Ben Elijah discusses how learning professionals can encourage serial collaboration in the workplace to boost productivity
Imagine walking into your local coffee shop, ordering your favourite hot drink only to find out that the only employee who knew how to make it had left the previous day.
This was exactly the case with an organisation I worked with last year. Here, employees were specialists and experts; each individual knew how to solve a particular challenge and was able to deliver a great level of service to clients who experienced that issue. But, staff turnover was high. Each time an employee left, so too their specialist knowledge. When the client returned, the business was unable to deliver to the same high standards; taking longer to service the client and doing a worse job. The result was lost business, lost relationships and lost revenue.
This organisation had failed to create a collaborative culture. Its people were expected to work in parallel, each doing their own thing based on their skills and experience. Anytime there was an exchange of information or suggestion of an idea, they would be shared by conference calls, given lip service in dull meetings, taken away, left in a drawer and then forgotten.
Sadly, in my experience, this approach is still prominent in many of our businesses. The issue stems from three elements:
• Information is siloed – when information is locked up in brains, hard drives and email sent-boxes, it makes the knowledge contained hard to extract and share
• Knowing who has the knowledge – an organisation might have a fantastic amount of expertise in its people, however, if no-one knows who they are, the knowledge might as well not be there.
• Re-inventing the wheel – if someone has generated a piece of information to address an opportunity, why then waste time recreating it?
A better way of sharing information and developing others in specialisms is needed. Just imagine what could happen if internal knowledge grew cumulatively over time….
Think back to the scenario I gave earlier. Suppose one member of the team made all of their notes, communications and documentation relating to the individual client, available on a shared portal such as an intranet, SharePoint, or Wiki. Then when the client returns, any employee could easily find that information and recycle it; taking much less time and delivering the same excellent service that was originally received.
This is serial collaboration.
For learning professionals, there are several tangible benefits from encouraging serial collaboration:
- Teams will become more efficient; taking less time to accomplish common tasks when staff know where to find the relevant information.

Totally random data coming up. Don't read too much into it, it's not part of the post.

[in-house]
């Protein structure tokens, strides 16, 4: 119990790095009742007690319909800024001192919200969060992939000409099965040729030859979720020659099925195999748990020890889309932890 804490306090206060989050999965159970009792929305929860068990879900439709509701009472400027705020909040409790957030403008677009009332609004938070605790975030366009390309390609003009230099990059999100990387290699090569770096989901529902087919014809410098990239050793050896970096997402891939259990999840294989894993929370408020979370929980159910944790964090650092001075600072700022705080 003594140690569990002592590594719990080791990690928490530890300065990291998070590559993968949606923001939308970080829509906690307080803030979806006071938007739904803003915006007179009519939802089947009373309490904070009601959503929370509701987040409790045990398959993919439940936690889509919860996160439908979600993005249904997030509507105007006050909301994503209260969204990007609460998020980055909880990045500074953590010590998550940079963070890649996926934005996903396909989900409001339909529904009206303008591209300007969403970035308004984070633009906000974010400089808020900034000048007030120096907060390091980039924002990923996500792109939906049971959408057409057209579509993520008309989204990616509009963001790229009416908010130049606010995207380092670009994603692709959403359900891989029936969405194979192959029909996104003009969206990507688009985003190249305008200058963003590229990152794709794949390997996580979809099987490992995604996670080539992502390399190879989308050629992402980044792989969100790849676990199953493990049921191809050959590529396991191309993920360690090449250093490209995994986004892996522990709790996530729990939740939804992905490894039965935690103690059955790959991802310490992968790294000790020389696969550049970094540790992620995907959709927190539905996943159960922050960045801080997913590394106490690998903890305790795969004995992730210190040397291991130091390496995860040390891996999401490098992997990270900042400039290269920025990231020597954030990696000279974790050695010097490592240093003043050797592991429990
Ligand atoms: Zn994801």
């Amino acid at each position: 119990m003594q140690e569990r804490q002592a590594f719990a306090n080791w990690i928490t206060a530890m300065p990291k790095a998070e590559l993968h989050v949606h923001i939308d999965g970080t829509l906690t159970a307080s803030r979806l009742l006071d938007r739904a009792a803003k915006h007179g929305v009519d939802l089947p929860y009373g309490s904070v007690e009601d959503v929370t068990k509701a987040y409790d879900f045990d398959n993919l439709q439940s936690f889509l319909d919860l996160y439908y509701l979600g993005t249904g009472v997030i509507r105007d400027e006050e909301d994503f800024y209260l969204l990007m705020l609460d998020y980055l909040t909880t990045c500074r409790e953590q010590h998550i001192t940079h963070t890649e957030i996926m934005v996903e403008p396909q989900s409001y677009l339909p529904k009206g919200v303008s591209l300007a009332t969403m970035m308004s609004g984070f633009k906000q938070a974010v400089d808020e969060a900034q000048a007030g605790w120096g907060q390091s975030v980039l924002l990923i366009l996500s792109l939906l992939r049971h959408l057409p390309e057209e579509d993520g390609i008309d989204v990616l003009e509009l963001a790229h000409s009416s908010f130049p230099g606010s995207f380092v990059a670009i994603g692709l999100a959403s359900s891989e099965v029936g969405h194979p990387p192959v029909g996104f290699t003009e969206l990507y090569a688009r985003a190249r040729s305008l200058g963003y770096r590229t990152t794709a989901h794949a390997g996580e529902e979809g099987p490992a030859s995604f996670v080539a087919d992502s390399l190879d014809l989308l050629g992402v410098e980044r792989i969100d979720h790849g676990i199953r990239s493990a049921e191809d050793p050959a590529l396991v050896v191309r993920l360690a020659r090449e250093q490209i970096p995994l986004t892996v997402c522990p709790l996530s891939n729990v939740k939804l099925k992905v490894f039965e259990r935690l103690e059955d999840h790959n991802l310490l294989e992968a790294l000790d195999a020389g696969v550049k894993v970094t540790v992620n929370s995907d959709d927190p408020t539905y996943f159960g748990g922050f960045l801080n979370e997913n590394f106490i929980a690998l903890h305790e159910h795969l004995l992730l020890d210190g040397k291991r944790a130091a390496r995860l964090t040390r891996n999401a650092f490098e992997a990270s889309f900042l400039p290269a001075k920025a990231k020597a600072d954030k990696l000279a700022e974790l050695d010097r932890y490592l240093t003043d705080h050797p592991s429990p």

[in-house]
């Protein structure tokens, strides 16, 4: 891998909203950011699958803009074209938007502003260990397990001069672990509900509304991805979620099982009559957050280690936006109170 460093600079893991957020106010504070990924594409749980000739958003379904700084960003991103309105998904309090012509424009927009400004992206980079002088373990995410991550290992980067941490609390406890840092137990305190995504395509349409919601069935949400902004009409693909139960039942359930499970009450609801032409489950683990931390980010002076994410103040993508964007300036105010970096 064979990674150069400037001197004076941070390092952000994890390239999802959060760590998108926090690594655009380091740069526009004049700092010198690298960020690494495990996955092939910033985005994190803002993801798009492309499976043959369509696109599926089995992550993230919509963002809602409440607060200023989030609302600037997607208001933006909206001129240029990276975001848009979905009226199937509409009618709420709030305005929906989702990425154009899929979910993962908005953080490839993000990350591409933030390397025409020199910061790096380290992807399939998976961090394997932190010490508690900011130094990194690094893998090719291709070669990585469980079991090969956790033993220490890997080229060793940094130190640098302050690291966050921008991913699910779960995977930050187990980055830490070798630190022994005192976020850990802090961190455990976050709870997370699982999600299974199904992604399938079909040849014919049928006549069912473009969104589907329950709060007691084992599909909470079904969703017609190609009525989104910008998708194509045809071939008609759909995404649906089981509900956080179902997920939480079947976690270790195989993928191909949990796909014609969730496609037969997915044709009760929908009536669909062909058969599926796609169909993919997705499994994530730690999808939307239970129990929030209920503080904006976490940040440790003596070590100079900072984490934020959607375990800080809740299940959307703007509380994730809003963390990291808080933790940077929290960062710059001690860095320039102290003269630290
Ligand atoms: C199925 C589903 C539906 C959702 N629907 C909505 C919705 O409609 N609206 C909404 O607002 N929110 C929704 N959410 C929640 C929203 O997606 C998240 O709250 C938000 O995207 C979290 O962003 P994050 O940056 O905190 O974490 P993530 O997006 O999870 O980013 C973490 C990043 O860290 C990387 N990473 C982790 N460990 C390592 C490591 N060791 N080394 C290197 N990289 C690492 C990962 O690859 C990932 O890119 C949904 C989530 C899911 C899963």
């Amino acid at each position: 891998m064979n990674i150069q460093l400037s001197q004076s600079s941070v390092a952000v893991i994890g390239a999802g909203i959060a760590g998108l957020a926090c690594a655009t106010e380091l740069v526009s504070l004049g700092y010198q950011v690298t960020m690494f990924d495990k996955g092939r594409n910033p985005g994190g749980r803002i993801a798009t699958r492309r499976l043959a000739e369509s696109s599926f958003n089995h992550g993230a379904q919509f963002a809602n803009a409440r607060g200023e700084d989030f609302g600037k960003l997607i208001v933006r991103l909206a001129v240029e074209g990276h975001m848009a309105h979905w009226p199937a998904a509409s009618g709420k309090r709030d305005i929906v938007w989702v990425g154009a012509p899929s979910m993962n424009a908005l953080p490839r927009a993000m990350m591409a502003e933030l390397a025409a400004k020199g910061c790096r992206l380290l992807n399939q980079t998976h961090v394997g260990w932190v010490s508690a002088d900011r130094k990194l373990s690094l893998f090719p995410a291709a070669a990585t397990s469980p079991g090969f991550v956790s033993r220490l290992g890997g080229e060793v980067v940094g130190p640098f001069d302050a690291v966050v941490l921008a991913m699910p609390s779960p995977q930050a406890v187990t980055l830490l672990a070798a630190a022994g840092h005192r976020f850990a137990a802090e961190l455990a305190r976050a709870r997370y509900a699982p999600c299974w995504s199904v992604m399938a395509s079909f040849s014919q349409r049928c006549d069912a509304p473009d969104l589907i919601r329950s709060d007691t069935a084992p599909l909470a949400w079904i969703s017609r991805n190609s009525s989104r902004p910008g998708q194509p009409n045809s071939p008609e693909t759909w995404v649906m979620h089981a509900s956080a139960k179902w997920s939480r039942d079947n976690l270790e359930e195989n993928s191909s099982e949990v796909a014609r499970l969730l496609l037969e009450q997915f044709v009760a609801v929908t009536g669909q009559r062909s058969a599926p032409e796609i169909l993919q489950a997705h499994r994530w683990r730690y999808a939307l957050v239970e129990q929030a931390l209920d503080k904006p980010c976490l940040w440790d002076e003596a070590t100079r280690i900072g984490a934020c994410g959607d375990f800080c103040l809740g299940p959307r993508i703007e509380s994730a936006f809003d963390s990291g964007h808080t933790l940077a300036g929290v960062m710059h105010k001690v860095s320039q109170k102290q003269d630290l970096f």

- By encouraging individual specialisms, staff will work together more effectively, looking to each other for advice.
- Fresh problem-solving systems will emerge, based on individuals’ various ways of thinking.
As with any new process, staff might initially feel slowed down by serial collaboration.
In my book, The Productivity Habits, I break down the process of becoming more personally effective into a series of habits. Using the way people form habits as a basis, the same approach can work for serial collaboration. Here are my top two tips for implementing a more collaborative culture in business:
Build a desire, which drives the habit
These steps will help to build a desire in your people to develop their skills, and encourage them to share those skills:
- Put a number on it – ask your people to estimate the time and effort that they put into duplicating information that likely exists within the business.
- Visualise change – can the team visualise what would happen if this time and effort were saved? This is important if you encounter people who didn’t realise that there was another way to do things.
- Establish a reward system – positive feedback for your top knowledge-contributors will encourage staff to develop their individual specialisms and the behaviour of sharing them.
- Formalise personal development time – if staff feel that the business is prepared to invest time in them so they can share information, it won’t feel like a guerrilla activity.
Triggers to initiate the habit
These steps will make it easy and natural for an organisation to adopt serial collaboration. It’s far more effective than merely training people on the particular tool you’ll use.
- Sharing information with a customer – encourage staff to be conscious of how they react. Do they respond reflexively? Do they talk with their colleagues?
- Planning a project – have the project manager bring existing ideas from the shared knowledge source to the project brainstorm.
- Internal recognition – if an existing idea proves useful, encourage the sharing of this fact. It’ll encourage staff to contribute ideas, and to use them.
I hope that this article has given you some thoughts about how to get the best out of the minds in your business, and a path to making this change. You might find that the behaviour of serial collaboration already exists in your company. Therefore by encouraging the behaviour you will save huge amounts of time and become more efficient. Then, by turning the behaviour into a habit, it will have the effect of combining the minds in your business, making your people much more effective at working with information.